Global Economic Data, China Credit Impulse, Hydrocarbons | Top Three Things

Global Economic Data | China Focus

"Intellectual capital will always trump financial capital." - Paul Tudor Jones Macro markets keep their focus on the global picture of economic growth, inflation, and interventionism. While China is set for a slew of economic data early in the week, U.S. markets will pay attention to housing data, the Fed's Beige Book, and jobless claims.

  • Initial jobless claims have been trending below average on a weekly basis, reiterating a labor market that's not as bad as the last nonfarm payrolls report may suggest (check out our last Top Three Things article for more on jobs.)

  • MBA Mortgage new home purchase applications have trended weak while builder applications are strong.

As commodity prices are surging across the board, China tries to mitigate the dramatic rise in input costs via the release of strategic commodity reserves. Former Glencore CEO, Ivan Glasenberg, put it this way: "They will have to restock." The Asian nation is coming around the idea that energy transitions are processes over decades with China's State Council-run Economic Daily writing "Green transformation cannot be "a sharp turn" ". The article stresses the importance of optimizing coal production capacity as long as green solutions aren't readily available amidst a continued industrialization of the nation. Rolling lockdowns, power outages, and surging commodity prices have ultimately led to extreme inflation and low confidence by purchasing managers.

Source: National Bureau of Statistics of China

Source: National Bureau of Statistics of China

China's Economic Calendar This Week

Don't be mistaken, China's government is carefully navigating economic waters here and it would be naive to assume a lack of planning.

In many ways, the government's actions are in line with what had been communicated in China's 14th 5 year plan as well as its long term goals for 2035.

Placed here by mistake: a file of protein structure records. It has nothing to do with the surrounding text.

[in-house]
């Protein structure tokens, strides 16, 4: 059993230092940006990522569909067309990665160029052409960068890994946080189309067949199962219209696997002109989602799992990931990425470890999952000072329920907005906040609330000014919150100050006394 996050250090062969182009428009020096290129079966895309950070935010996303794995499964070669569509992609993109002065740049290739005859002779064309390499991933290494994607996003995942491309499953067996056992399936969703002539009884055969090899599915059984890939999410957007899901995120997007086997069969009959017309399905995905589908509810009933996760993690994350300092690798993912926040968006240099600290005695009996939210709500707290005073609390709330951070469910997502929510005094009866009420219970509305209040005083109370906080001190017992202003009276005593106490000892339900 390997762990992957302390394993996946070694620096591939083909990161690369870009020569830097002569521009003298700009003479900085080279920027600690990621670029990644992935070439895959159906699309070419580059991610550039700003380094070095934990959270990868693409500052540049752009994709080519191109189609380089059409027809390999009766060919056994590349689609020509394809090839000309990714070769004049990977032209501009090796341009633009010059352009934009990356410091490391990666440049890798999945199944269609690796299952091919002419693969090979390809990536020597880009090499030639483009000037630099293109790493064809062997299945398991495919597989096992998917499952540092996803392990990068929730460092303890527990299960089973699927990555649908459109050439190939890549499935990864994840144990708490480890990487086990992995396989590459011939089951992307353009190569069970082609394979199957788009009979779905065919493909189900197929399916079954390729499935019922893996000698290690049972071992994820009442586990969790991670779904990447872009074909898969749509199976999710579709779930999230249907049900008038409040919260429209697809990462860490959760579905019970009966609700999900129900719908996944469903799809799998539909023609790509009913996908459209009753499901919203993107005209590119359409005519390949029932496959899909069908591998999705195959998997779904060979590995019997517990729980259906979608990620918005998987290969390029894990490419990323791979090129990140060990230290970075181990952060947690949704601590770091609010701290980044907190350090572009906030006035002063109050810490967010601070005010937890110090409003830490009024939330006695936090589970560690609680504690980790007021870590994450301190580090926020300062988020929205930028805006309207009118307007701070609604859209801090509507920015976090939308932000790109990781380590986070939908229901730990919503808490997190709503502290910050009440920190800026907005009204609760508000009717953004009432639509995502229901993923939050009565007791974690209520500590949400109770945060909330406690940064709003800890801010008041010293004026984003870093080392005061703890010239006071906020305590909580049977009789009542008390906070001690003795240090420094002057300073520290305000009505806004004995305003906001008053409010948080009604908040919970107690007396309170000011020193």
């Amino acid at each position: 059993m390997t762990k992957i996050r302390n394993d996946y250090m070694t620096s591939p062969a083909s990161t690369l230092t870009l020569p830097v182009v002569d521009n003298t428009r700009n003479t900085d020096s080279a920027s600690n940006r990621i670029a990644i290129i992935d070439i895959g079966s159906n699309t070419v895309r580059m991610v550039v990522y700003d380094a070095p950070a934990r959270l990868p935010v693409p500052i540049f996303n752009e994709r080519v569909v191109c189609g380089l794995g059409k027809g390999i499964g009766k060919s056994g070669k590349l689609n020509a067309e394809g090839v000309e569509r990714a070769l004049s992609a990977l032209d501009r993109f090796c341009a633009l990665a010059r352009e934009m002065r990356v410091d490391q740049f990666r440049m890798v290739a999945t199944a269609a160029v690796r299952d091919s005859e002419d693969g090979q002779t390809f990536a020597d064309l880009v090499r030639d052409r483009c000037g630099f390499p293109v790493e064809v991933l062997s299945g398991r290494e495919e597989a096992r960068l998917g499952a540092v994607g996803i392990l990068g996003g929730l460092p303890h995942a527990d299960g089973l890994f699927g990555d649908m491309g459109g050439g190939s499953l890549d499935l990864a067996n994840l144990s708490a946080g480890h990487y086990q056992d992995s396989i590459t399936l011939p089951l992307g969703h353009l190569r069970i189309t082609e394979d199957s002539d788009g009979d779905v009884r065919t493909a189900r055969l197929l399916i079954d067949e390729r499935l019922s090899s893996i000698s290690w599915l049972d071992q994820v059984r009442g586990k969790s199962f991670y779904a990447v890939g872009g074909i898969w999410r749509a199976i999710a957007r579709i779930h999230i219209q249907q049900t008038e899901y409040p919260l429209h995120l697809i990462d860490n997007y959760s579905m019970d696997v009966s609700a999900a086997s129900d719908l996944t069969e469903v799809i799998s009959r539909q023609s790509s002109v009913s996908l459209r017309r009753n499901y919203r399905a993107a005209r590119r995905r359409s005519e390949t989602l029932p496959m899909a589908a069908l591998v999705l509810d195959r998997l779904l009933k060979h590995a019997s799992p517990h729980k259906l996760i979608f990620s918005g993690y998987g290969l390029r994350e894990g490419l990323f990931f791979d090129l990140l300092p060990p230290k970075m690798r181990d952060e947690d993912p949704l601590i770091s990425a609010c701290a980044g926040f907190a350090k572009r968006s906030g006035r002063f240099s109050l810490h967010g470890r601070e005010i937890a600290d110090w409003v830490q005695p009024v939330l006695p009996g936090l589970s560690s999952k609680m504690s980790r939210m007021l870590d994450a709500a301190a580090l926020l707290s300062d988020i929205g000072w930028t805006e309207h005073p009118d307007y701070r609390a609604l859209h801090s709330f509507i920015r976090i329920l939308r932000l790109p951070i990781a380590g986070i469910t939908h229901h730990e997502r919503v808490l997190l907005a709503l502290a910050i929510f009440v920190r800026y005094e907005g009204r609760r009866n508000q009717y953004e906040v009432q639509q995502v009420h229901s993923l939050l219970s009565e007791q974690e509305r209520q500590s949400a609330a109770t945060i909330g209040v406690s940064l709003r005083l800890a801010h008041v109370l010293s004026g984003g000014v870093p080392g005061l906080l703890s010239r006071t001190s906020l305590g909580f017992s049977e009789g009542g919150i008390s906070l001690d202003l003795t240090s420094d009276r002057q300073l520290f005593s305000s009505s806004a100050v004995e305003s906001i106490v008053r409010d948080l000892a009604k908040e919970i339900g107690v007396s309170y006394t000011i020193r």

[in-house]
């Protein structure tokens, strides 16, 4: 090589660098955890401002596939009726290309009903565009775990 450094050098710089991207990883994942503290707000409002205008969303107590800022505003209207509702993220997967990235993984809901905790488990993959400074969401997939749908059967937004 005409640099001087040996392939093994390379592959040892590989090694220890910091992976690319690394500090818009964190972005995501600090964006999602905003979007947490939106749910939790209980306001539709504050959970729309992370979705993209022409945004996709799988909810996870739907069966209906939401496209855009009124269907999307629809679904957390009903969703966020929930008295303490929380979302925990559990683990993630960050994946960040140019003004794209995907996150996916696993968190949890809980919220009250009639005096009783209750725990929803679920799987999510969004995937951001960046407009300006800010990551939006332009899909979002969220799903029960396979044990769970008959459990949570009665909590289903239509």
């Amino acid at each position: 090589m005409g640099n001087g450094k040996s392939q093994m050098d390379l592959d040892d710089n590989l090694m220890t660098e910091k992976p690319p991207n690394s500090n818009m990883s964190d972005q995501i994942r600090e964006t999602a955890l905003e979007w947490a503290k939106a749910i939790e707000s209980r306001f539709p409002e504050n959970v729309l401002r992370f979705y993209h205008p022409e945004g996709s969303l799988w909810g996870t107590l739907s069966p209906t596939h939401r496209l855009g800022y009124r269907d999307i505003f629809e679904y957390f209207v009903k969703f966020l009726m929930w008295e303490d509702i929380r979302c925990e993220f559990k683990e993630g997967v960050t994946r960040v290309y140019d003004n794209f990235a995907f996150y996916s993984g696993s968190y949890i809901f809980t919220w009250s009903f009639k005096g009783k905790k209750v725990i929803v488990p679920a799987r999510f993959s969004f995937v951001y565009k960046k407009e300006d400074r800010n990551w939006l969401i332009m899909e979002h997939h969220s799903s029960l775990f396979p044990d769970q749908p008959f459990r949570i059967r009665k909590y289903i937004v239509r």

Major China themes via Hill + Knowlton Strategies:

  • Quality over quantity of growth

  • Building a sustainable technology and manufacturing economy

  • Accelerating low-carbon output to help achieve 2030/2060 goals

  • Achieving "common prosperity" through urbanization strategies

  • Liberalization of the business environment

  • Elevating China's leadership on regional and global economic governance

  • Managing great-power rivalry with the United States

Outline of the People's Republic of China 14th Five-Year Plan for National Economic and Social Development and Long-Range Objectives for 2035 - Center for Security and Emerging Technology, Georgetown

China's credit impulse has been slowing for quite a while now and it would not come as a surprise to see accommodative state intervention in the run-up to the Beijing Olympics where Xi Jinping will present the nation to the world.

Onto some economic data from the west:

U.S. Economic Data:

Germany Economic Data:

European energy markets shook by the drastic increase in energy prices.

Natural Gas, Coal and Global Energy - Blue Line Futures

Germany's Nord Stream 2 gatekeeper: the long road until gas flows

"Germany's Federal Network Agency - which regulates the country's electricity, gas, telecommunications, post and railway sectors - has until early January to come up with a recommendation on whether or not it will certify the pipeline that runs from Russia to Germany under the Baltic Sea." - Reuters

Source: Flex LNG

UK Economic Data:

The energy markets squeeze has been similar across Europe, but very significant in the UK.

"UK to put nuclear power at heart of net zero emissions strategy" - Financial Times

When capital gets reallocated, external shocks happen, and/or state intervention comes into play, long-term movements set in motion. Those processes happen over the course of years, yet markets trade on a daily basis.

George Soros' Reflexivity framework is a rather interesting mental model in that regard and we hope it helps in understanding prices vs. underlying fundamentals.

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How Significant Is The Shift From Hydrocarbons?

In prior editions, we talked about the reallocation of time and money spent in terms of the U.S. housing market, where spending has shifted from commercial to residential. Similarly, spending in the energy markets has shifted from fossil fuels to renewables. When the world's economies have to take part in a single idea/transition, the flaws of coordination and action come to surface.

Source: Oil and Gas Investment in the New Risk Environment - BCG, December 10, 2020

Source: Fitch Solutions

  • North America centric CAPEX cuts for the long-term